In the method of preparation of the cosmetic stick of the present invention, the water is uniformly emulsified by using a relatively small amount, 1 to 5% by weight of the non-ionic surface active agent, because the surface active agent is preliminarily mixed with the polyhydroxyl compound which is highly hydrophilic and formed into a gel. The gel is effective for uniformly emulsifying water in the hydrophilic cosmetic base material.
In preparing the cosmetic stick of the present invention as described above, the water can contain at least one polyhydric alcohol selected from the group consisting of propolene glycol, 1,3-butylene glycol and dipropolene glycol.
The cosmetic stick of the present invention has the advantages as detailed below.
1. Property of spreading readily on human skin.
2. Property of providing good moisturization of the human skin.
3. Property of providing excellent luster to the human skin.
4. No irritation to the human skin due to small content of surface active agent.
5. Very little bleeding of the additive during prolonged storage.
6. Desirable soft feeling on human skin.
7. Excellent rigidity of the stick.
8. Excellent ability to accept addition of water-soluble non-toxic coloring matter and other additives.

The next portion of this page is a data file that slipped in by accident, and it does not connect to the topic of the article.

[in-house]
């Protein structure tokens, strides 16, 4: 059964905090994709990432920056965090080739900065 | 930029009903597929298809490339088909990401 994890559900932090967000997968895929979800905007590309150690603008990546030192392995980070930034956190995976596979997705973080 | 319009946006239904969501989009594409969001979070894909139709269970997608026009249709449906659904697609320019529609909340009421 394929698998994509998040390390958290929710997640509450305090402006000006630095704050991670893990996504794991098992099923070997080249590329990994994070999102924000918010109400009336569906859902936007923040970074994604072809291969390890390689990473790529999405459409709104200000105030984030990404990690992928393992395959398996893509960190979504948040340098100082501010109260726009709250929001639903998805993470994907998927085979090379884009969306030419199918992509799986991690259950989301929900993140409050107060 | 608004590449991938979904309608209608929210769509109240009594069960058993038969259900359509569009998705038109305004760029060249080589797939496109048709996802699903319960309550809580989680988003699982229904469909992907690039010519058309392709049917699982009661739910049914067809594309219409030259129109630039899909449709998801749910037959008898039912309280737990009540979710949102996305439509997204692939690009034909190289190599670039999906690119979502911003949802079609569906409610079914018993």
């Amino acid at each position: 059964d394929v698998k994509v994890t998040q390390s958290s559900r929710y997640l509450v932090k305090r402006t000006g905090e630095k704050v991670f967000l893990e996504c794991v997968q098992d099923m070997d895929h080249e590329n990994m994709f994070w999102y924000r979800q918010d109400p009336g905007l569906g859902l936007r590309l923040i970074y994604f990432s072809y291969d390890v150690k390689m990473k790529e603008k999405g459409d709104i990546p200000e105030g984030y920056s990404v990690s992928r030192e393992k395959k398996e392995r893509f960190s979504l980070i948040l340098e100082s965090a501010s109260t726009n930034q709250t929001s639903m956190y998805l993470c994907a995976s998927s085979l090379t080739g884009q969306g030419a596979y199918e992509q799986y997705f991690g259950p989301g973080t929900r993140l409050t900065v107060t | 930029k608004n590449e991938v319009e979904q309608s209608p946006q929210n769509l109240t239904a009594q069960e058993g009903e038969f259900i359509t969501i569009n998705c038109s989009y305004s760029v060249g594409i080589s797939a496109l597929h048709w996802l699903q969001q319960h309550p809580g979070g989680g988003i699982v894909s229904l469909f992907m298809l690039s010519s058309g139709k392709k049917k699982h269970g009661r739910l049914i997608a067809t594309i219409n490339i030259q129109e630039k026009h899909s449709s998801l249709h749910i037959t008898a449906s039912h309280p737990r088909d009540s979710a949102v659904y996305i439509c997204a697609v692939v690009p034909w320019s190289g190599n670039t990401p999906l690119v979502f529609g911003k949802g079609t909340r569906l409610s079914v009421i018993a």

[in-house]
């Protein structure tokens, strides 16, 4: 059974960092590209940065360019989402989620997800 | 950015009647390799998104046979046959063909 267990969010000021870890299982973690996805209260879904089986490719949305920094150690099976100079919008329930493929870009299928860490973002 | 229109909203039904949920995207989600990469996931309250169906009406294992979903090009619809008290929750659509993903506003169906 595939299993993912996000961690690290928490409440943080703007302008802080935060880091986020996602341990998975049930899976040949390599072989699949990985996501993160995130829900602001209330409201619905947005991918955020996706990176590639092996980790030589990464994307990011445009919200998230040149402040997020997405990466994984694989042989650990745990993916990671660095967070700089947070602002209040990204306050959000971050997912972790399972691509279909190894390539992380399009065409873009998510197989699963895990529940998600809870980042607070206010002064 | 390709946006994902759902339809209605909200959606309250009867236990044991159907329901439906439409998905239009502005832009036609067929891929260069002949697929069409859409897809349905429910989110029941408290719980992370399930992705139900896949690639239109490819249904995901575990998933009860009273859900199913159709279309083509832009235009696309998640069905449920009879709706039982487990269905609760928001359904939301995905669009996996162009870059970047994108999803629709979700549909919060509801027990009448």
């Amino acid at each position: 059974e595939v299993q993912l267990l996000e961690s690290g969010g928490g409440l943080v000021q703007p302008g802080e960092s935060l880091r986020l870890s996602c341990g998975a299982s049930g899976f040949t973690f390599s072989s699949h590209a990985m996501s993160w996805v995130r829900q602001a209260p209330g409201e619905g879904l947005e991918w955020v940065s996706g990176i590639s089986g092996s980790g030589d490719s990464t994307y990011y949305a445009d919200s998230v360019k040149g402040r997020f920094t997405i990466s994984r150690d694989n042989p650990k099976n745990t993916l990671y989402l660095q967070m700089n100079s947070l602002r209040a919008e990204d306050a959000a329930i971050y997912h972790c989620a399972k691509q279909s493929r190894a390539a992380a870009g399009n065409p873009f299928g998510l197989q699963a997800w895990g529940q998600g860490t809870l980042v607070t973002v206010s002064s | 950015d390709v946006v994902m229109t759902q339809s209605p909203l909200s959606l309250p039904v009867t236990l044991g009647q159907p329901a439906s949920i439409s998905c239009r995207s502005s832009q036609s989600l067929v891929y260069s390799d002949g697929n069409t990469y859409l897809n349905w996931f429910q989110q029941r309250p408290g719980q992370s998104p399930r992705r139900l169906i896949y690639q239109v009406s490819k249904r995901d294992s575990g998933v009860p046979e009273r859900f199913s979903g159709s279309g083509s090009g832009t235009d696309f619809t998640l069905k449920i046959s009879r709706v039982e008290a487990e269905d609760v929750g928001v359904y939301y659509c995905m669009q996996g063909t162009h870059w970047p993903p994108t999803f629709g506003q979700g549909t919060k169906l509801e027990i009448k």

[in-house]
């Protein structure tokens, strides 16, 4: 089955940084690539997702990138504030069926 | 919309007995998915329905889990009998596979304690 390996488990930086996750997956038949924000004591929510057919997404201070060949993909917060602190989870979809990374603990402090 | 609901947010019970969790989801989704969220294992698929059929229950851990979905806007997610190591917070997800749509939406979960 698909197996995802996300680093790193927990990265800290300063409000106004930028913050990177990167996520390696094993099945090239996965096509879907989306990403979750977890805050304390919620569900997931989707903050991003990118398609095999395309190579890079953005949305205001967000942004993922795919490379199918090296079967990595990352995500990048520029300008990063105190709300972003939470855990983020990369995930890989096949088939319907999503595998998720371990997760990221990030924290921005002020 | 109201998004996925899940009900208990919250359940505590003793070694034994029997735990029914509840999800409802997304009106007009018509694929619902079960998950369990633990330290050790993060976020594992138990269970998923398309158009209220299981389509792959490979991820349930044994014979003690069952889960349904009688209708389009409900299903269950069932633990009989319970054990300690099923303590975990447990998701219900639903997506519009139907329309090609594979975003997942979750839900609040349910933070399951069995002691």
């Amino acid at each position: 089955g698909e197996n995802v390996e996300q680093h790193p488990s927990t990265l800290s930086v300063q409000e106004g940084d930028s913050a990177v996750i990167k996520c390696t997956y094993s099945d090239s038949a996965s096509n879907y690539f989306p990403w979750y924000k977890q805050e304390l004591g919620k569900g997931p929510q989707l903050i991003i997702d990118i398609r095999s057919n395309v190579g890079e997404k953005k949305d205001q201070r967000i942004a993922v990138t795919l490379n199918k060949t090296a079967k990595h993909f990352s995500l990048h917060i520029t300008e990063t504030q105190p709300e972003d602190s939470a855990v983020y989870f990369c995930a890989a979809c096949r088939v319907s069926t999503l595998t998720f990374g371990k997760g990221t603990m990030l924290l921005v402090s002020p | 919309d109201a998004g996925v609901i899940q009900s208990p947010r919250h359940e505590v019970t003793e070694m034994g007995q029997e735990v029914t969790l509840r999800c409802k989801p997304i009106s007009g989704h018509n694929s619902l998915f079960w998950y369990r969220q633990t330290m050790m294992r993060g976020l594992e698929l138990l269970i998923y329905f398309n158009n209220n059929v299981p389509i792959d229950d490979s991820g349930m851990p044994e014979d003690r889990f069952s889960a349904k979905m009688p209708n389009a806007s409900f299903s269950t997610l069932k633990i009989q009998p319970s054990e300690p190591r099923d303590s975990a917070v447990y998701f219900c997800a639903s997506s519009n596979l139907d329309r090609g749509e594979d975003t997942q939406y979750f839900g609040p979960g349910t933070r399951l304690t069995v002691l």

Various embodiments of practicing the present invention are illustrated by the following examples. These examples are intended merely to illustrate the present invention and not in any sense to limit the manner in which the present invention can be practiced. The parts percentage recited therein refer to parts by weight and percentages by weight.
Lipstick(A) Cosmetic base (Oil parts) Liquid paraffin 52.84 parts Solid paraffin 15.0 Candelilla wax 5.0 TiO2 5.70 DC Red No. 7 1.30 Butyl p-hydroxy benzoate 0.05
The above-mentioned components were mixed uniformly at 80°C while agitating.
______________________________________(B) Gel (Emulsifying agent) Glycerol monooleate 3.0 parts 60% aqueous solution of D-levulose 2.0(C) Water parts Deionized water 100 parts Propylene glycol 5.0 FD and C Red No. 3 0.01______________________________________
The components were mixed at 35°C while stirring to form a gel.